Response to post #3: The Fed bailed out Bear because it feared that derivatives, particularly credit default swaps, would unwind all over the world, because Bear couldn't meet its part of the bargain. But now that Bear has been bailed out, derivatives will mushroom even more; Wall Street will figure that the Fed will always bail it out. So the next crisis could be the one that tosses the world off its axis. So let Bear go into bankruptcy now and see what happens. Best, Don Bauder

March 19, 2008

Response to post #4: There is one thing you should do with that government check: put it into your savings -- exactly what the government does not want you to do. Do NOT spend it. Best, Don Bauder

March 19, 2008

New definition of JPMorgan Chase;

Private profits, socialized risks.

America is now the Russia of Wall Street risk.

March 20, 2008

Gee Johnny, watch Jim Cramer tonight?

As it turns out, I agree with you. When CEO's are making in the hundreds of millions while simultaneously destroying their worker's lives, something is wrong.

March 20, 2008

Response to post #7: Yes, the U.S.'s motto should be Socialism for the Rich, Capitalism for the Poor. San Diego is a classic example of the genre: the real estate deals -- particularly the stadium giveaways -- represent socialization of the risk and privatization of the gain. This is not what Adam Smith had in mind. This is NOT what capitalism is supposed to be. But every member of the Lincoln Club boasts about his or her deep commitent to free enterprise. They all believe that goverment should stay out of business until business wants a handout. Then government should give the massive handout and get out of the way -- that is, not see that it gets a return on its investment. What a joke. Best, Don Bauder

March 20, 2008

I never watch that Jim Cramer, in fact I make it a point NOT to watch him.

He just annoys me to no end. I see him jumping up and down like a circus chimp and I want to throw my lamp at the TV.

I only watch Lou Dobbs, 4PM CNN. Me and Lou are like me and Mike Aguirre (and Don Bauder!)-we agree on 90+% of the issues.

March 21, 2008

Response to post #11: I agree on Cramer. The show is like fingernails scratching against a blackboard. My teeth curl up. He has a pretty lousy batting average, too. I remember back in late 2006 he was touting stocks of nonbank firms pumping out subprime mortgages. One was a San Diego subprime lender that eventually had to be rescued by a forced merger -- at a price about 60 percent lower than where Cramer had touted it. Best, Don Bauder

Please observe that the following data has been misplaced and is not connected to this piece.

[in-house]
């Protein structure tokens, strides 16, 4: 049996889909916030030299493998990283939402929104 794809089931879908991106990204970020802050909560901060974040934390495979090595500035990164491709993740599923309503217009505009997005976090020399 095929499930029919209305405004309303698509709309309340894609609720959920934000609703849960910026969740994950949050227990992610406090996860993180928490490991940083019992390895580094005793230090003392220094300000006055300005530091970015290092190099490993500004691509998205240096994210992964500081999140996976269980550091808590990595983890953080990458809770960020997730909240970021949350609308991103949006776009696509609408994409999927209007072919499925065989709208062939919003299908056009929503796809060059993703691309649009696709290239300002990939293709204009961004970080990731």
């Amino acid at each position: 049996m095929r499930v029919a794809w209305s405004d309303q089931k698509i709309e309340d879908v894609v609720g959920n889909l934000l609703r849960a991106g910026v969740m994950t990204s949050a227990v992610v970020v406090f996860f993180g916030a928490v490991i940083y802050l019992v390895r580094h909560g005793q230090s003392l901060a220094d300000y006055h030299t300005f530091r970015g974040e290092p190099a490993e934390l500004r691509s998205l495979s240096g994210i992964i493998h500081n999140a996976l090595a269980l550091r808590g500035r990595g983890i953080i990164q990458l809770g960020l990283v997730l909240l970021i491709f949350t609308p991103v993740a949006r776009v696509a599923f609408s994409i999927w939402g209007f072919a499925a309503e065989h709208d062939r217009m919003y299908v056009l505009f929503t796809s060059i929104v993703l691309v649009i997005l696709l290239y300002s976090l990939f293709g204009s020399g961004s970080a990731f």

March 21, 2008

Response to post #13: Yes, the gap between the rich and the middle class (and poor) is the worst it has been since Robber Baron days. Those days precede the 1920s. One good thing about what is happening today: the leveraged buyout boys, the takeover bandits, the private equity groups, are hurting. They can't get junk bond financing for their depredations. The business press is weeping big tears for these crooks. Their misery is one of the best things about today's grim situation. Best, Don Bauder

March 21, 2008

On Lou Dobbs today there was a statement that the gap between the rich and the poor in America is at its widest gap since the 1920's.

The roaring 20's gave way to the great depression.

About 15 years ago two reporters from the Philadelphia Inquirer did a multi part Pulitzer prize winning series of articles on the problems with America and how the rich were getting richer and the poor getting poorer. Focused on leverage buy outs and how the raiders of these LBO’s would then dismantle the companies and sell it piece meal, and basically destroy the company to profit off the pieces.

That series was then turned into a book called "America, What Went Wrong". Those problems have now been magnified and are getting worse everyday.

In any event, if you have a chance, get that book and read it-it is just as valid today as it was when it was written years ago. Excellent book. Really opened my eyes to the greed of some of these fat cats.

Good read.

March 21, 2008